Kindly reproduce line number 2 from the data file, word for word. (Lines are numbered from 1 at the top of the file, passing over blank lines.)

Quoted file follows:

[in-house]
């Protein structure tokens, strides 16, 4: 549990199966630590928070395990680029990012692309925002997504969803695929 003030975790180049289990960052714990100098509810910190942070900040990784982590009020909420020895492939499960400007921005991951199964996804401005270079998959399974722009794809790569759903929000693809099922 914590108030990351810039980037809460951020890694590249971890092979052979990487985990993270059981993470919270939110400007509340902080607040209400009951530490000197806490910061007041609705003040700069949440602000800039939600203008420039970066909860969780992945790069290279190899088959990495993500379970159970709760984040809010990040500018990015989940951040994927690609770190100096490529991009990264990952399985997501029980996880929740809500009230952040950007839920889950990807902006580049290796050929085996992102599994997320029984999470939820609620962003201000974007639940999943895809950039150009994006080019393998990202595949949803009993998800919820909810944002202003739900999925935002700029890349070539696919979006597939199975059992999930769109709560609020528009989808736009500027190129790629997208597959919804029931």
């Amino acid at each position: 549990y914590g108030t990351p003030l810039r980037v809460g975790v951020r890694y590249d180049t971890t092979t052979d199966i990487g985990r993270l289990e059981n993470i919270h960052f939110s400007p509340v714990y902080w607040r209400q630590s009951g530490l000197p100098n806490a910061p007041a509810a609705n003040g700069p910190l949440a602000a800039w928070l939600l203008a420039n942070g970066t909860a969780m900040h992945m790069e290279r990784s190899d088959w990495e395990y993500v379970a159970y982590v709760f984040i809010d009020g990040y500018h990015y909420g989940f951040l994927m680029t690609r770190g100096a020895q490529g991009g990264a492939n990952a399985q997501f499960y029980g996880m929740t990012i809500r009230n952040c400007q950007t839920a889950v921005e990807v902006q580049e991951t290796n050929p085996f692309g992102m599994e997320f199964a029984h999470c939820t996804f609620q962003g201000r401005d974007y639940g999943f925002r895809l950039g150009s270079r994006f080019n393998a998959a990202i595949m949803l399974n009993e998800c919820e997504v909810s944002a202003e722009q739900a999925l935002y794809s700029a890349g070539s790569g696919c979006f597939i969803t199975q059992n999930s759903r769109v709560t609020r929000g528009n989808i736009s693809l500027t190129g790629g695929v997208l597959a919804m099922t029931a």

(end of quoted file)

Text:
């Protein structure tokens, strides 16, 4: 549990199966630590928070395990680029990012692309925002997504969803695929 003030975790180049289990960052714990100098509810910190942070900040990784982590009020909420020895492939499960400007921005991951199964996804401005270079998959399974722009794809790569759903929000693809099922 914590108030990351810039980037809460951020890694590249971890092979052979990487985990993270059981993470919270939110400007509340902080607040209400009951530490000197806490910061007041609705003040700069949440602000800039939600203008420039970066909860969780992945790069290279190899088959990495993500379970159970709760984040809010990040500018990015989940951040994927690609770190100096490529991009990264990952399985997501029980996880929740809500009230952040950007839920889950990807902006580049290796050929085996992102599994997320029984999470939820609620962003201000974007639940999943895809950039150009994006080019393998990202595949949803009993998800919820909810944002202003739900999925935002700029890349070539696919979006597939199975059992999930769109709560609020528009989808736009500027190129790629997208597959919804029931």